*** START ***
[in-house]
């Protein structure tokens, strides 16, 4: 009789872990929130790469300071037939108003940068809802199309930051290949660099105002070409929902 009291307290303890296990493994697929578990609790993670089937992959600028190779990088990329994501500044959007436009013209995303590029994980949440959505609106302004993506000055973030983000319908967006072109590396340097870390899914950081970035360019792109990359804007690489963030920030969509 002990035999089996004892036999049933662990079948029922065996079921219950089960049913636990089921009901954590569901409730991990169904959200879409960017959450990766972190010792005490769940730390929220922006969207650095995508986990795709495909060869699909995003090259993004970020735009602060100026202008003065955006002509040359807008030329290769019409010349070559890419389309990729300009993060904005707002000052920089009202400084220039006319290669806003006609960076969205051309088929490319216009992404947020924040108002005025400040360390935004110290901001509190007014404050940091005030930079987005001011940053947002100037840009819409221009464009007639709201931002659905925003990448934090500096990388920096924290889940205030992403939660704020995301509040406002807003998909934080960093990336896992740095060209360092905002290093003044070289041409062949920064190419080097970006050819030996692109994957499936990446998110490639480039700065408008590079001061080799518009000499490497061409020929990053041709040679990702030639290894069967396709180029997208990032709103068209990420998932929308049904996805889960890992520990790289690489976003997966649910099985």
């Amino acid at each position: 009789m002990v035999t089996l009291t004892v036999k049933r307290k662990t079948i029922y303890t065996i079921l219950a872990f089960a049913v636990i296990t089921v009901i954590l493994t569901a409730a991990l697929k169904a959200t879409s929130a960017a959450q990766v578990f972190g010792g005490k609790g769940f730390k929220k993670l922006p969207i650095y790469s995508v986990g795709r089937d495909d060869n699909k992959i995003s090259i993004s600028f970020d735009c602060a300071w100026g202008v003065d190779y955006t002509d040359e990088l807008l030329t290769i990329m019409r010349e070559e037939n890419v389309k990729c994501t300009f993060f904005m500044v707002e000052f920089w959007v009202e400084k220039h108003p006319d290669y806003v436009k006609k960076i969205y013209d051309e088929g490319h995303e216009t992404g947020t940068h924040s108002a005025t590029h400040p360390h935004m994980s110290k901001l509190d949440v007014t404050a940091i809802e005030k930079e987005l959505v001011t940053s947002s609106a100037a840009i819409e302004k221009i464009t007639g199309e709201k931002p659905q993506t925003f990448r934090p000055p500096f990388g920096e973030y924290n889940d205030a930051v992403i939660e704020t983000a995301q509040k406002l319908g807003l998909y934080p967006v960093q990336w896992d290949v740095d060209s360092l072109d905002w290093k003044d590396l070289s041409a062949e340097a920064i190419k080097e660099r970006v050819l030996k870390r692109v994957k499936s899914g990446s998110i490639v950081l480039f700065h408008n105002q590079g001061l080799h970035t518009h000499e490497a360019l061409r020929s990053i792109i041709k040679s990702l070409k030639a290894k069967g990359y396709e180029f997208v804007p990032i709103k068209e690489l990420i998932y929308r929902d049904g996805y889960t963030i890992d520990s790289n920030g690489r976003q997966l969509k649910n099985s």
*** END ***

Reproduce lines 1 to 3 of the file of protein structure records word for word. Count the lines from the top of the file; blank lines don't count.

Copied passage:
[in-house]
């Protein structure tokens, strides 16, 4: 009789872990929130790469300071037939108003940068809802199309930051290949660099105002070409929902 009291307290303890296990493994697929578990609790993670089937992959600028190779990088990329994501500044959007436009013209995303590029994980949440959505609106302004993506000055973030983000319908967006072109590396340097870390899914950081970035360019792109990359804007690489963030920030969509 002990035999089996004892036999049933662990079948029922065996079921219950089960049913636990089921009901954590569901409730991990169904959200879409960017959450990766972190010792005490769940730390929220922006969207650095995508986990795709495909060869699909995003090259993004970020735009602060100026202008003065955006002509040359807008030329290769019409010349070559890419389309990729300009993060904005707002000052920089009202400084220039006319290669806003006609960076969205051309088929490319216009992404947020924040108002005025400040360390935004110290901001509190007014404050940091005030930079987005001011940053947002100037840009819409221009464009007639709201931002659905925003990448934090500096990388920096924290889940205030992403939660704020995301509040406002807003998909934080960093990336896992740095060209360092905002290093003044070289041409062949920064190419080097970006050819030996692109994957499936990446998110490639480039700065408008590079001061080799518009000499490497061409020929990053041709040679990702030639290894069967396709180029997208990032709103068209990420998932929308049904996805889960890992520990790289690489976003997966649910099985």
């Amino acid at each position: 009789m002990v035999t089996l009291t004892v036999k049933r307290k662990t079948i029922y303890t065996i079921l219950a872990f089960a049913v636990i296990t089921v009901i954590l493994t569901a409730a991990l697929k169904a959200t879409s929130a960017a959450q990766v578990f972190g010792g005490k609790g769940f730390k929220k993670l922006p969207i650095y790469s995508v986990g795709r089937d495909d060869n699909k992959i995003s090259i993004s600028f970020d735009c602060a300071w100026g202008v003065d190779y955006t002509d040359e990088l807008l030329t290769i990329m019409r010349e070559e037939n890419v389309k990729c994501t300009f993060f904005m500044v707002e000052f920089w959007v009202e400084k220039h108003p006319d290669y806003v436009k006609k960076i969205y013209d051309e088929g490319h995303e216009t992404g947020t940068h924040s108002a005025t590029h400040p360390h935004m994980s110290k901001l509190d949440v007014t404050a940091i809802e005030k930079e987005l959505v001011t940053s947002s609106a100037a840009i819409e302004k221009i464009t007639g199309e709201k931002p659905q993506t925003f990448r934090p000055p500096f990388g920096e973030y924290n889940d205030a930051v992403i939660e704020t983000a995301q509040k406002l319908g807003l998909y934080p967006v960093q990336w896992d290949v740095d060209s360092l072109d905002w290093k003044d590396l070289s041409a062949e340097a920064i190419k080097e660099r970006v050819l030996k870390r692109v994957k499936s899914g990446s998110i490639v950081l480039f700065h408008n105002q590079g001061l080799h970035t518009h000499e490497a360019l061409r020929s990053i792109i041709k040679s990702l070409k030639a290894k069967g990359y396709e180029f997208v804007p990032i709103k068209e690489l990420i998932y929308r929902d049904g996805y889960t963030i890992d520990s790289n920030g690489r976003q997966l969509k649910n099985s």